The story of the 1912 sinking of the largest luxury liner ever built, the tragedy that befell over two thousand of the rich and famous as well as of the poor and unknown passengers aboard the doomed ship.
George C. Scott,
On the 100th anniversary of the original voyage, a modern luxury liner christened "Titanic 2," follows the path of its namesake. But when a tsunami hurls an ice berg into the new ship's ... See full summary »
Shane Van Dyke
Shane Van Dyke,
Mae Doyle comes back to her hometown a cynical woman. Her brother Joe fears that his love, fish cannery worker Peggy, may wind up like Mae. Mae marries Jerry and has a baby; she is happy but restless, drawn to Jerry's friend Earl.
Unhappily married and uncomfortable with life among the British upper crust, Julia Sturges takes her two children and boards the Titanic for America. Her husband Richard also arranges passage on the doomed luxury liner in order to let him have custody of their two children. Their problems soon seem minor when the ship hits an iceberg. Written by
Daniel Bubbeo <firstname.lastname@example.org>
Film debut of Edmund Purdom (uncredited, as Second Officer Lightoller). He later voiced a character in the animated film Titanic: The Legend Goes On. See more »
Themla Ritter makes a sarcastic remark to Mr. Ritter in the lifeboat, suggesting that he is a coward. Mr. Meeker is dressed in a woman's overcoat and scarf. It has been a long-established fact that the "men dressed as women" to survive the disaster was a hoax. This was a rumor started by one survivor's business competitor to discredit him. See more »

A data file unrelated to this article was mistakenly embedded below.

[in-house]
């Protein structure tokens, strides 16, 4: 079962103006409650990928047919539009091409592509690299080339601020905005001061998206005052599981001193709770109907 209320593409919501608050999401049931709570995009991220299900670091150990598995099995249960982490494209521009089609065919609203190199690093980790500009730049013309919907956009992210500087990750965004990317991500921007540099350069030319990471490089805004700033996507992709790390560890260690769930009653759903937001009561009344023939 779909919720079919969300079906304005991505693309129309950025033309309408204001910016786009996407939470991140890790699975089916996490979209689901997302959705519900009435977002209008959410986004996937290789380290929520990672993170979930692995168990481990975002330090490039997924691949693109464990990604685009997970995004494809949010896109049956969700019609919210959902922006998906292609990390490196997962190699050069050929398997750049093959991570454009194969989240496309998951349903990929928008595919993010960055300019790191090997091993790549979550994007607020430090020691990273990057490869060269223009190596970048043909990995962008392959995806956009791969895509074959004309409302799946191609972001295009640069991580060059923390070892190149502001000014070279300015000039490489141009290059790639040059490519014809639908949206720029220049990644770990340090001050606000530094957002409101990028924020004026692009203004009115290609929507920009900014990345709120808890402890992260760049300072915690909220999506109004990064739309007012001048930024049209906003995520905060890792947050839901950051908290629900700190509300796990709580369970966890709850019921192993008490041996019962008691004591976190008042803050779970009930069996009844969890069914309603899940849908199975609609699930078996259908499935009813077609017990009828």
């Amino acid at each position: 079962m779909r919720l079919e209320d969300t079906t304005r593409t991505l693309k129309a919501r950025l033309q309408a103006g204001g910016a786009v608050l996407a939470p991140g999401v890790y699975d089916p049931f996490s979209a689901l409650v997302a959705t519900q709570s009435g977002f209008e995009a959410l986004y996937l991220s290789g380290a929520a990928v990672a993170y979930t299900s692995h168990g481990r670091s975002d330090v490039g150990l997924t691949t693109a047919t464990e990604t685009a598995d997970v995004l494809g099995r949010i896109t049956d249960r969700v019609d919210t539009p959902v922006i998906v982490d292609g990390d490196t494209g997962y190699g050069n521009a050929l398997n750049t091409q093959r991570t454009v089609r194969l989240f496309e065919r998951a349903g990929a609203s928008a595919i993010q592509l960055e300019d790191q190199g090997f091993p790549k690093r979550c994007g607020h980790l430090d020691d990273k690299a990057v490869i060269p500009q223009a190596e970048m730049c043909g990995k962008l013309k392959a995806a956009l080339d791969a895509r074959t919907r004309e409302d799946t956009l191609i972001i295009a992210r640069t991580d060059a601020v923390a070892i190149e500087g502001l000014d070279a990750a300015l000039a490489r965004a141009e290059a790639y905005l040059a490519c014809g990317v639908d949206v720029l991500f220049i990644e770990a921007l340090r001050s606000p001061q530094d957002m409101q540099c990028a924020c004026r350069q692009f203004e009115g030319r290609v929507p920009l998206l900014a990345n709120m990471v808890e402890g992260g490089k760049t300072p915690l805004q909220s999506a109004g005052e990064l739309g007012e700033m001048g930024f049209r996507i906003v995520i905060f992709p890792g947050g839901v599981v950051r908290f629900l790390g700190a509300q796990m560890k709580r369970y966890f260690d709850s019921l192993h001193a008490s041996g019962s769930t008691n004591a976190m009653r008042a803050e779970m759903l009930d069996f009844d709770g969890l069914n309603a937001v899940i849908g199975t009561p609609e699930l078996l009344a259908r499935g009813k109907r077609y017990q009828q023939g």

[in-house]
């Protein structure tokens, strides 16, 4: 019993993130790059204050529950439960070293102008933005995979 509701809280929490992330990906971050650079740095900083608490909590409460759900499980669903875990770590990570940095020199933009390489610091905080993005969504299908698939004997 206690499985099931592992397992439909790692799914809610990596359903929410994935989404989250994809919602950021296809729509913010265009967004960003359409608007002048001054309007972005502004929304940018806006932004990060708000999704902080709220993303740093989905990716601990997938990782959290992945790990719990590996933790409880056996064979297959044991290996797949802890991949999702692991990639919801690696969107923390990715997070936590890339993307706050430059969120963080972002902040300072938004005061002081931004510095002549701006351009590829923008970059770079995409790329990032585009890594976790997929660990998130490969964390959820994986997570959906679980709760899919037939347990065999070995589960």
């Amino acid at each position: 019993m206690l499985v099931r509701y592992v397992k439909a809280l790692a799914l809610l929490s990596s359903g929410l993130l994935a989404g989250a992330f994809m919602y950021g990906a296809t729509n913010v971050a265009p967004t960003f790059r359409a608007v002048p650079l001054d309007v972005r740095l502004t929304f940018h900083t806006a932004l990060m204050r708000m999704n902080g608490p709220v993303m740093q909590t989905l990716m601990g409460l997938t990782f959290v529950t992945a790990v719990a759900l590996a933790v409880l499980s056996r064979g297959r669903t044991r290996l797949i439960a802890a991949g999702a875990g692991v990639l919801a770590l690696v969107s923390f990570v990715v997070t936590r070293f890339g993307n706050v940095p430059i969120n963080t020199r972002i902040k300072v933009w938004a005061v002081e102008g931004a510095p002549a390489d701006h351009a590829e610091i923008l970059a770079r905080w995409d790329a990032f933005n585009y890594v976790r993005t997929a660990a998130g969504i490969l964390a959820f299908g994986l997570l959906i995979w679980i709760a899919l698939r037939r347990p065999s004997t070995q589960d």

While I saw and enjoyed the current "Titanic," I've always held a special place for the excellent 1953 version. Charles Brackett and Walter Reisch's Oscar-winning screenplay, deftly blending fact with fancy, tells the story compellingly in about half the time of the Cameron film. And what a cast! Barbara Stanwyck, Clifton Webb, Richard Basehart, the young Robert Wagner (looking positively "DiCaprioesque," as it were!), the (unfortunately) near-forgotten Brian Aherne, and the underrated Audrey Dalton all give sterling performances. The special effects are equal to anything in the Cameron film. And it all comes together under Jean Negulesco's sure-footed direction. As I say, you've seen the Cameron film, now see the film where they got it right!
To update these comments almost seven years after they were originally written, the DVD of this film is definitely one for any Titanic buff to have in their collection. It features TWO separate commentary tracks, one by critic Richard Schickel and stars Robert Wagner and Audrey Dalton, the other by Titanic historians. There is also the original theatrical trailer and newsreel footage of the film's premiere and Oscar wins. Most impressive of all, though, is a fascinating feature-length documentary, narrated by Victor Garber (ship-builder Thomas Andrews in the Cameron/DiCaprio film), about the sinking of the Titanic and how's it's been presented in films and on TV from the silent era to the present. All this on one DVD.
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